Comment:  Over the last couple of decades acupuncture has gained more acceptance in Western medicine.  There are many studies that have demonstrated some improvements in clinical outcomes by using acupuncture, but larger studies need to be done.  In addition, not all hospital have resources to provide acupuncture services readily in the operating room.

Cho, HK, Park, IJ, Jeong, YM, Lee, YJ, Hwang, SH, Laryngoscope. 2016 Mar;126(3):608-15

The Relationship Between Parent Trait Anxiety and Parent-reported Pain, Solicituous Behaviors, and Quality of Life Impairment in Children with Cancer
Link and Fortier in January published a small study in the Journal of Pediatric Hematology and Oncology about the relationship between parent anxiety and pain/quality of life impairment in children.  Pain related disability has been shown to be associated with parental psychological distress.  A total of 353 parents of children treated for cancer completed measure of anxiety, behavioral responses to children’s pain, and of their child’s quality of life and pain.  Children aged 8-18 also computed measures of their own pain.  They found that parental anxiety was significantly associated with parent rating of child’s pain severity and quality of life.  Regression analysis revealed that parental anxiety significantly predicted solicitous behaviors, pain frequency, and child quality of life.  These findings suggest that parental anxiety plays a significant role in the parent’s perception of their child’s pain and quality of life.  There was no significant relationship between parent trait anxiety and child reported pain severity.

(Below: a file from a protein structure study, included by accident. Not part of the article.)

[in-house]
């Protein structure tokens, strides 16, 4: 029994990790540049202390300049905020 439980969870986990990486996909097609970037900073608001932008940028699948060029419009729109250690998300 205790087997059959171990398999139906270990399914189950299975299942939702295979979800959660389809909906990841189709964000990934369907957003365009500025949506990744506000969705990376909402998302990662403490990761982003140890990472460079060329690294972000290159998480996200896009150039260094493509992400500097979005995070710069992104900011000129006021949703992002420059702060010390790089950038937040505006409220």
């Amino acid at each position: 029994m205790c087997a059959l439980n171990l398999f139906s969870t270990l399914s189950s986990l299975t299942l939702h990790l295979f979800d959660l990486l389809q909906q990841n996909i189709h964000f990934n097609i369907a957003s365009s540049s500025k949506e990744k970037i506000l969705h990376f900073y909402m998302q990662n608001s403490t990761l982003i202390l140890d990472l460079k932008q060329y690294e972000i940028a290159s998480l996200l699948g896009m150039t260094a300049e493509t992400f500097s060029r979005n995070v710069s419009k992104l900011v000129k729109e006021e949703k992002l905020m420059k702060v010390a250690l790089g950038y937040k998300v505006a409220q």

Comment:  This study demonstrates that there is a relationship between the parental anxiety and how much pain they perceive their child to be in.  However, this relationship does not correlate with how much pain the child actually reports.  Further research needs to be conducted to investigate the effects of measures to decrease parental anxiety in order to optimize successful pain management in this patient population

Link, CJ, Fortier, MA, J Pediatr Hematol Oncol. 2016 Jan;38(1):58-62.